The first fatality while using AutoPilot, Tesla’s semi-autonomous system, happened in May this year in a 2015 Model S. It has changed the debate surrounding autonomous cars, leading to calls to remove AutoPilot from Model S cars and slow down industry adoption of the tech.
However, the New York Times revealed Tesla has moved the blame to a fault in the automatic braking system, according to a staff member at the Senate Commerce Committee, which is currently investigating the crash.
The two systems, automatic braking and AutoPilot, are apparently separate in the Model S. That has raised eyebrows amongst some, who thought that the AutoPilot would be able to control most of the car’s systems while online.
“Those systems are supposed to work together to prevent an accident,” said Karl Brauer, a senior analyst at Kelley Blue Book, to NYT. “But either the car didn’t know it had to stop, or it did know and wasn’t able to stop. That involves Autopilot and the automatic braking.”
Tesla has been investigating the crash for a few months now, trying to identify why the car’s radar was unable to recognize the tractor crossing the roadway. Tesla’s CEO Elon Musk has tweeted a few details from the investigation, but there’s still no concrete answer from the automaker.
Tesla & NHTSA want benefits of self-driving known
At the same time, Musk has also defended the AutoPilot beta program and ensured that drivers are safer thanks to it. That has been difficult to quantify however, since there isn’t the same uproar over someone saved by the autonomous system as there is for someone that died from it. But even the U.S. National Highway Transportation Safety Administration (NHTSA) wants the overall safety benefits evaluated before it will kibosh all autonomous technologies.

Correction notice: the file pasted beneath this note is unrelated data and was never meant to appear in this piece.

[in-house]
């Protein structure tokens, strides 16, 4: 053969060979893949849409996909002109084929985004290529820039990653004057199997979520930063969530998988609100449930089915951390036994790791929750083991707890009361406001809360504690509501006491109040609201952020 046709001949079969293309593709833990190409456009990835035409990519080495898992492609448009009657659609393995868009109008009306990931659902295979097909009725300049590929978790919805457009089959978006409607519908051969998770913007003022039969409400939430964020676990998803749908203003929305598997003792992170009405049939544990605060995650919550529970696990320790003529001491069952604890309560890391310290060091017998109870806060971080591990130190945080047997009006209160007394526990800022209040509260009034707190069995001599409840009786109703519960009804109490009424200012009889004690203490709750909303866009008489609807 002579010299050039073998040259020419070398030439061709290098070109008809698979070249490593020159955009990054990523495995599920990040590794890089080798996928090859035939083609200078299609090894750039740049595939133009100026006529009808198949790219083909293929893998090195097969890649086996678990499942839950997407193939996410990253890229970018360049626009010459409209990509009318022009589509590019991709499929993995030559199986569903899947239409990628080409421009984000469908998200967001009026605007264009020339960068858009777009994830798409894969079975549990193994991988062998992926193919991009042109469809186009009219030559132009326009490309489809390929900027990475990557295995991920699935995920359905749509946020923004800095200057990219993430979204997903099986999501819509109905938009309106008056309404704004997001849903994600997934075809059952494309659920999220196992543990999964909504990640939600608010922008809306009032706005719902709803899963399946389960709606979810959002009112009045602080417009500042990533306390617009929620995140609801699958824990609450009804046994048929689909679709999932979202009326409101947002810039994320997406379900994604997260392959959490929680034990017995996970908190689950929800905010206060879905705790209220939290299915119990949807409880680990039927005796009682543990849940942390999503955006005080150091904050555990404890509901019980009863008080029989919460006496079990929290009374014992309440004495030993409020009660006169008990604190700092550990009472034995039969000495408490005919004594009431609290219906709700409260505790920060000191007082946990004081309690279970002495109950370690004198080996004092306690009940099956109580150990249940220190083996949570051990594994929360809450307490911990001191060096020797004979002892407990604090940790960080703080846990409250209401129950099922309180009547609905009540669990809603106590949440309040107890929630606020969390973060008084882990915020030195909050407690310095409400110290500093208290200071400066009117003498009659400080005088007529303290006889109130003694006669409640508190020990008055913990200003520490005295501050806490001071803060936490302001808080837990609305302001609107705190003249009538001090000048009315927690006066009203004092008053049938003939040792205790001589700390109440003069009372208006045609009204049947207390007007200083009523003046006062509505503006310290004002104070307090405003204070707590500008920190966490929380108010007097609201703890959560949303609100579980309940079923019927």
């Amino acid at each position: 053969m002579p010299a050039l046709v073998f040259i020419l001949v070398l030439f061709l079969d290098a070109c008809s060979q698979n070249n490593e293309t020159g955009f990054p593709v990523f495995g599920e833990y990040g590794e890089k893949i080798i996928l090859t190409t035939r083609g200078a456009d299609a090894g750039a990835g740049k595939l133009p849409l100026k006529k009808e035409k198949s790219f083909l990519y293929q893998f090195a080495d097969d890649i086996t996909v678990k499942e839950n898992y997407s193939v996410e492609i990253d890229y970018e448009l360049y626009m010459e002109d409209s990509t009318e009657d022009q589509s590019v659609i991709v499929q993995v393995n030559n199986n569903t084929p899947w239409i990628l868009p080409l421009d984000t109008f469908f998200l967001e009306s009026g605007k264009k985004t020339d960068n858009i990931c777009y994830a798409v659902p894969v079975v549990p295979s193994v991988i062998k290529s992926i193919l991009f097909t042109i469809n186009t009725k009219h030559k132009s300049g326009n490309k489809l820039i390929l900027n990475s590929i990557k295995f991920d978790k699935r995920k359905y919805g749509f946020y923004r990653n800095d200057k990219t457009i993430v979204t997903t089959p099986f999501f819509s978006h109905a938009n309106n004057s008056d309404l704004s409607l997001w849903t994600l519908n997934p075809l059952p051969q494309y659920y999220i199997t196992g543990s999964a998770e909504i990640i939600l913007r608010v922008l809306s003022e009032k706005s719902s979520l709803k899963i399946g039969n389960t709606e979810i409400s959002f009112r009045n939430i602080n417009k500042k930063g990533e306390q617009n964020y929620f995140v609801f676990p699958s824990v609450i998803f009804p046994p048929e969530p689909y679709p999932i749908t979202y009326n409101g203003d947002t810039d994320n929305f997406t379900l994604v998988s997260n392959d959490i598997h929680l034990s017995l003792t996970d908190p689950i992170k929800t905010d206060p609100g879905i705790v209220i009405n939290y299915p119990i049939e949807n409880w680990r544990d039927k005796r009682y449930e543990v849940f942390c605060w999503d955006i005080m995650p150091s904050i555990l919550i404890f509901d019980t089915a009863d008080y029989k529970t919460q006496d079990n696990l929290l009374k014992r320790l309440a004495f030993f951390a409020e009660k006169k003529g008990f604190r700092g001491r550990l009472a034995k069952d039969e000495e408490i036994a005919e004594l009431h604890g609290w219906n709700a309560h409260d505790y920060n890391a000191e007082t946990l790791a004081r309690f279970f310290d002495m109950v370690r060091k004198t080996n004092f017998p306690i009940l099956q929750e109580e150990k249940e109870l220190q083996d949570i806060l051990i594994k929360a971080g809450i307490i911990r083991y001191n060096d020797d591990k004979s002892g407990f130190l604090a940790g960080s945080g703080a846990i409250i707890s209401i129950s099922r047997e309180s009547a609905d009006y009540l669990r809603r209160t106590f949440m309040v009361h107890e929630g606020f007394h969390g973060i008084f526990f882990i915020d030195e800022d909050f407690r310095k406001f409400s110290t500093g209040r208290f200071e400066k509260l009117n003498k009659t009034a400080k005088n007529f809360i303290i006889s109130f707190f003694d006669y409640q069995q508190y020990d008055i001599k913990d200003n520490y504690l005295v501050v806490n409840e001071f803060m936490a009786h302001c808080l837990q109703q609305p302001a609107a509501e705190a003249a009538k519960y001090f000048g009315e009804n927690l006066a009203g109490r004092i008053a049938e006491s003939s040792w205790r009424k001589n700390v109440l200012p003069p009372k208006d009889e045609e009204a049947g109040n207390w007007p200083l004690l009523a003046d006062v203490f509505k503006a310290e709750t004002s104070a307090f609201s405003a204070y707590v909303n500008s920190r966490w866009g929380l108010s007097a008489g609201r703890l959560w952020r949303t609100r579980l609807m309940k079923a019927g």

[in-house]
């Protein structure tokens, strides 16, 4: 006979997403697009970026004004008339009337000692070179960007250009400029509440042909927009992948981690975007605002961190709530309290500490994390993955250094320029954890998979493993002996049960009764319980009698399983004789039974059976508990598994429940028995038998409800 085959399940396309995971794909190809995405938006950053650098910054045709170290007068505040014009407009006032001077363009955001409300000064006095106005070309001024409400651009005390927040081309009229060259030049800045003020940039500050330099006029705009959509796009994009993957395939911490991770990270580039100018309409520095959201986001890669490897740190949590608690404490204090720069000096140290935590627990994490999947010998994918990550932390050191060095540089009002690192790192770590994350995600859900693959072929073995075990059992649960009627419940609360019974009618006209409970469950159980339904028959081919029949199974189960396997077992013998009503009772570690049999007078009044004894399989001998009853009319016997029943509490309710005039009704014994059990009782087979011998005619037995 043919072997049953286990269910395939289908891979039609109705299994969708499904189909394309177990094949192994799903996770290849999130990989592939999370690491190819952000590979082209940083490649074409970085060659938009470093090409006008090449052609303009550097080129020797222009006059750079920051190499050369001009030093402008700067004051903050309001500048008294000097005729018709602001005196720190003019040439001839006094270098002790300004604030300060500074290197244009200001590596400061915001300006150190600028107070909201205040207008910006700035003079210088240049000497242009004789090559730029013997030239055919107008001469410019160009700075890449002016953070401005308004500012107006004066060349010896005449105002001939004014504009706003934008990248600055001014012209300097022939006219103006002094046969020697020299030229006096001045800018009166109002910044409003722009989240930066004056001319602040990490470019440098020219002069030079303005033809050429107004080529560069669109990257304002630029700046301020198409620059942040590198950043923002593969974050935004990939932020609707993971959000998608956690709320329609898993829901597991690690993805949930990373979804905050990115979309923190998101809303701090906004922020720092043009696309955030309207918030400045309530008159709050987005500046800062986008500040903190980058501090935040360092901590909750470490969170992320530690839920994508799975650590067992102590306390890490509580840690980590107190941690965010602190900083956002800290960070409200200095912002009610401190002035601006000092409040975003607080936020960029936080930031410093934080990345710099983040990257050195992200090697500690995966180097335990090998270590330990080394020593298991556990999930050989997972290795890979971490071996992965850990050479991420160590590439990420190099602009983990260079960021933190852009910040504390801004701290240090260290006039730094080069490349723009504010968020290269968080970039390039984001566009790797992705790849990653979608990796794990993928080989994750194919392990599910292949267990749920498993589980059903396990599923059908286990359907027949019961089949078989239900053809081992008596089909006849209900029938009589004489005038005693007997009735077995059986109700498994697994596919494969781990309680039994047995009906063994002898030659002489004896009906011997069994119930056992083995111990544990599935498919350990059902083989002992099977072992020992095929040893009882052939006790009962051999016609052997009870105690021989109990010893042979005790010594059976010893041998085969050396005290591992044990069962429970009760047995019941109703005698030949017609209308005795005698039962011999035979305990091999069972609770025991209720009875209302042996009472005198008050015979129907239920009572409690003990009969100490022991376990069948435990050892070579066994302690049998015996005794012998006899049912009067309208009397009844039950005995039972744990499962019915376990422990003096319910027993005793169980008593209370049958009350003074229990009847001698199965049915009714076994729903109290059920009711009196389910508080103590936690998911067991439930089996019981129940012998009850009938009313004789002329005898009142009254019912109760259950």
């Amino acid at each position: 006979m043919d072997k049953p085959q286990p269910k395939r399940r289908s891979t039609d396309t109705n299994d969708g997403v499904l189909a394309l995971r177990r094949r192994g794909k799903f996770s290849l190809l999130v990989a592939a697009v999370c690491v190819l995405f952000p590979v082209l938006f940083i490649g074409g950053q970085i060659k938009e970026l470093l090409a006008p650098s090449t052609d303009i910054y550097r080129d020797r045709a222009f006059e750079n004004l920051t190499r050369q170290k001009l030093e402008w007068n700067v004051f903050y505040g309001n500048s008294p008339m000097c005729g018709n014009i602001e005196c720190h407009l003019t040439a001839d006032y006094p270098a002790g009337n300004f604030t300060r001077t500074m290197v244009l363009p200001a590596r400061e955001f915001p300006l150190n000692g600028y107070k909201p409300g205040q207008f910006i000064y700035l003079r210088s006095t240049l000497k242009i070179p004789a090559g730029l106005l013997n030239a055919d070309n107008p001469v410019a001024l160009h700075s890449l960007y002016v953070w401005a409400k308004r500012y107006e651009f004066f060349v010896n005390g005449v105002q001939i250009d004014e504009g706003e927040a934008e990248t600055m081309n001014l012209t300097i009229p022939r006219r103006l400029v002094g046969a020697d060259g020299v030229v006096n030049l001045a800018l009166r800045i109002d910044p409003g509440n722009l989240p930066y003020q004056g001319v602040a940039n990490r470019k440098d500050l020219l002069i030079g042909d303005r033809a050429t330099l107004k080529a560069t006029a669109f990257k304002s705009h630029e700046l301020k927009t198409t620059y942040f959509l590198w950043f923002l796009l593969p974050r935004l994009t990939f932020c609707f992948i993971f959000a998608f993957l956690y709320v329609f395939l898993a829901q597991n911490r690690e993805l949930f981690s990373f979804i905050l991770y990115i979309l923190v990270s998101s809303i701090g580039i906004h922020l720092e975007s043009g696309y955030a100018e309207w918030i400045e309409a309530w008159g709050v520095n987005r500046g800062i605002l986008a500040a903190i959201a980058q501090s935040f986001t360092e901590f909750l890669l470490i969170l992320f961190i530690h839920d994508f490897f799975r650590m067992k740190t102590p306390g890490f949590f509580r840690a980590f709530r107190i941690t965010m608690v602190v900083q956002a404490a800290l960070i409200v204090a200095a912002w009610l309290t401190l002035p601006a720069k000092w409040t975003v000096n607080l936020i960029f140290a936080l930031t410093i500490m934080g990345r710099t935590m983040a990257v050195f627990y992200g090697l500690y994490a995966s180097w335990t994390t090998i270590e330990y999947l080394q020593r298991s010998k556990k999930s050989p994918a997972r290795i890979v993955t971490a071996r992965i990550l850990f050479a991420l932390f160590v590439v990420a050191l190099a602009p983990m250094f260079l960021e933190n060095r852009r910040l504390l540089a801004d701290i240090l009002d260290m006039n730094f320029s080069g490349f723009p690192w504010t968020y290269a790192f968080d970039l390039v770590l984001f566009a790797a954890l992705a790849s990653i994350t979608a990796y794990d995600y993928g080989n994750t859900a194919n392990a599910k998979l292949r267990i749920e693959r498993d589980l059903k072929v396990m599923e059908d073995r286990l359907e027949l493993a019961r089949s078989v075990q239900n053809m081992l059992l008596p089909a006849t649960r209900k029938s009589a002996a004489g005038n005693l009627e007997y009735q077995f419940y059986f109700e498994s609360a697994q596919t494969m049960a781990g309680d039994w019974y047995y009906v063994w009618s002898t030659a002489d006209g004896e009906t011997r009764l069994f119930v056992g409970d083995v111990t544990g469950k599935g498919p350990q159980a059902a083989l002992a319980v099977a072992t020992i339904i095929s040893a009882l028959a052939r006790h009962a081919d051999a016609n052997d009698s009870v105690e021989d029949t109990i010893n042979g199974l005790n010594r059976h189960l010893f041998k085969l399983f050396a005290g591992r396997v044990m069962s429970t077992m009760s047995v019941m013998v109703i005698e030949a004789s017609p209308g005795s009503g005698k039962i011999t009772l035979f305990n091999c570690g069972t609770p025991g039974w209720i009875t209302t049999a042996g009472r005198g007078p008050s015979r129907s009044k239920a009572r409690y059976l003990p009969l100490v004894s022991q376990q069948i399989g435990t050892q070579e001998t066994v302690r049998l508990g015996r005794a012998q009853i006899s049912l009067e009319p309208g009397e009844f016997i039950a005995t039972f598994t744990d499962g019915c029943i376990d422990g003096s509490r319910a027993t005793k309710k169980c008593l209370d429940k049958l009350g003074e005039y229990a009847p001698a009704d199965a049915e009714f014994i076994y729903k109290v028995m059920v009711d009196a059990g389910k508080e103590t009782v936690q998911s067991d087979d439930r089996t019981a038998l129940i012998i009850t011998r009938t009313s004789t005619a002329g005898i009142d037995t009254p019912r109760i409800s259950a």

If the crash was caused by an automatic braking system, it might remove the fear surrounding AutoPilot, at least partially. Though is it any better that a widely adopted system failed instead of AutoPilot?
We’ll have to wait and see. Consumer confidence in Tesla appears to still be high, if you count stock valuation and car purchases as metrics of confidence. Musk’s defence of AutoPilot and vision of the future may have diminished some fears of the system and of Tesla as well.